This Congress is beset by a furor over the real and imagined excesses of federal regulatory agencies. It is beset by forceful single-issue lobbies -- antiabortion, school prayer, Panama Canal, strategic arms control. It is a younger crowd, with more than half the House here two terms or less, more than half the Senate here one term or less. It is a Congress recognized as being more loyal to home district constituencies and self-interest than to national party platforms or the White House. Structural reforms have made legislative power more diffuse, spreading subcommittee chairmanships to more members, and in the view of some, giving more openings to more pleaders.
But the 96th Congress, perhaps more than any of its predecessors, is a congress particularly indebted to organized contributors who in 1977 and 1978 flooded a record $35.1 million into House and Senate campaigns.
That figure, according to the Federal Election Commission, is more than 50 percent higher than contributions made in 1975-1976 by political action committees (PACs); nearly triple the $12.5 million given in the previous biennium.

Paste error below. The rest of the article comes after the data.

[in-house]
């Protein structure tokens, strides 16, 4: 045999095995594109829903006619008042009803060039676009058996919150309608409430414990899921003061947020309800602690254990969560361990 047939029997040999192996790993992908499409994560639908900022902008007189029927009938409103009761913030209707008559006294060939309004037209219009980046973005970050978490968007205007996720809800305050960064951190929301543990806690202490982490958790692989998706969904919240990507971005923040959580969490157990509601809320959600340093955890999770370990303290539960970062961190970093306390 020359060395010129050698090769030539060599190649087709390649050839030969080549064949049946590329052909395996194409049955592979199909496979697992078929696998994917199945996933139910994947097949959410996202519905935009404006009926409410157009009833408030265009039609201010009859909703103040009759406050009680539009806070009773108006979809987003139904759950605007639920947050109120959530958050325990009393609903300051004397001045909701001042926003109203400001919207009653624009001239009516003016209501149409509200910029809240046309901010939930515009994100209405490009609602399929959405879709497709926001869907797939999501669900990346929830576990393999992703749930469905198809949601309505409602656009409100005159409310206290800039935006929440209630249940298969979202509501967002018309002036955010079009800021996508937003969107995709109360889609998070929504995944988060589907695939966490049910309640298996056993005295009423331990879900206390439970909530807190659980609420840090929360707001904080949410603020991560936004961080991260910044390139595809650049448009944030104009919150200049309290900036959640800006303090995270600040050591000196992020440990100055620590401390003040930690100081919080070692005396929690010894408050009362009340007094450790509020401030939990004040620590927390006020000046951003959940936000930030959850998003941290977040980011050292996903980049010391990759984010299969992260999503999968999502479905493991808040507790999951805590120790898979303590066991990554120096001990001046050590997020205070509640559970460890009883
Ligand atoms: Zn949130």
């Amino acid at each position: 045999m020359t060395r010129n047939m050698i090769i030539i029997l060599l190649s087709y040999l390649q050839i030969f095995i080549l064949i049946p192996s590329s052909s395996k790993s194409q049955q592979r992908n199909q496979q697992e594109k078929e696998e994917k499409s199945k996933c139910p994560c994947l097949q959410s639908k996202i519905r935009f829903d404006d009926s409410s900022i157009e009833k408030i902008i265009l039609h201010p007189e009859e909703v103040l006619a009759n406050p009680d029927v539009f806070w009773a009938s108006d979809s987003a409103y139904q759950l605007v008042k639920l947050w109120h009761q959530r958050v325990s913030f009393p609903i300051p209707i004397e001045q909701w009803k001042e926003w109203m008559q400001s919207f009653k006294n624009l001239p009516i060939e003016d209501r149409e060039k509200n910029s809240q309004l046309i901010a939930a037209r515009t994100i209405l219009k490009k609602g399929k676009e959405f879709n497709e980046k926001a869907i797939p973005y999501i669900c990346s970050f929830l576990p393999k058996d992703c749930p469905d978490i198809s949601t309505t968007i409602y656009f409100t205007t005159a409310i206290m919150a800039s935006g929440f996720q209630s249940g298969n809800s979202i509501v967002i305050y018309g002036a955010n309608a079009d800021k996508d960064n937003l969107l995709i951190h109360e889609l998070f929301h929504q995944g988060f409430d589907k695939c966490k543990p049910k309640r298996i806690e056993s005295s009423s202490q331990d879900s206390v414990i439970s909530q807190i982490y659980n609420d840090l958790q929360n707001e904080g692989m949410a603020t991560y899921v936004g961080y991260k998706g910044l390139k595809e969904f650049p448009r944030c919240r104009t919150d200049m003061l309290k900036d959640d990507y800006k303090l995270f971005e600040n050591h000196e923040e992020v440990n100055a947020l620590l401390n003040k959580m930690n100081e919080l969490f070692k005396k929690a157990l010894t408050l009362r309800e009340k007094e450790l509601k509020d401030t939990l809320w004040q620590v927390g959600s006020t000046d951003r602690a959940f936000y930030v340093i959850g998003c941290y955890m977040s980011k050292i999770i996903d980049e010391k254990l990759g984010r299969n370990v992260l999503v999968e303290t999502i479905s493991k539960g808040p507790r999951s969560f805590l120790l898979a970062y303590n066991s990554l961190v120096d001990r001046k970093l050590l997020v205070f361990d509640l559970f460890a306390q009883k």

There are at least 535 opinions in Congress about the meaning of those figures. Some of the 535 House and Senate members think there is a correlation between campaign contributions and the way a legislator votes. Sen. Edward M. Kennedy (D-Mass.), for example, evokes Mark Twain in calling this "the best congress money can buy . . . awash in a sea of special-interest lobbying."
Others consider that preposterous. They welcome the money funneled into their campaigns by the increasing numbers of corporation-sponsored PACs. They see it as a natural evolution of "participatory democracy," a development that implies nothing about influence-peddling.
Listen to Rep. John H. Rousselot (R-Calif.): "More PAC money? So what? It is just that more groups realize they can have an input. Free-market PACs are becoming stronger and that is healthy."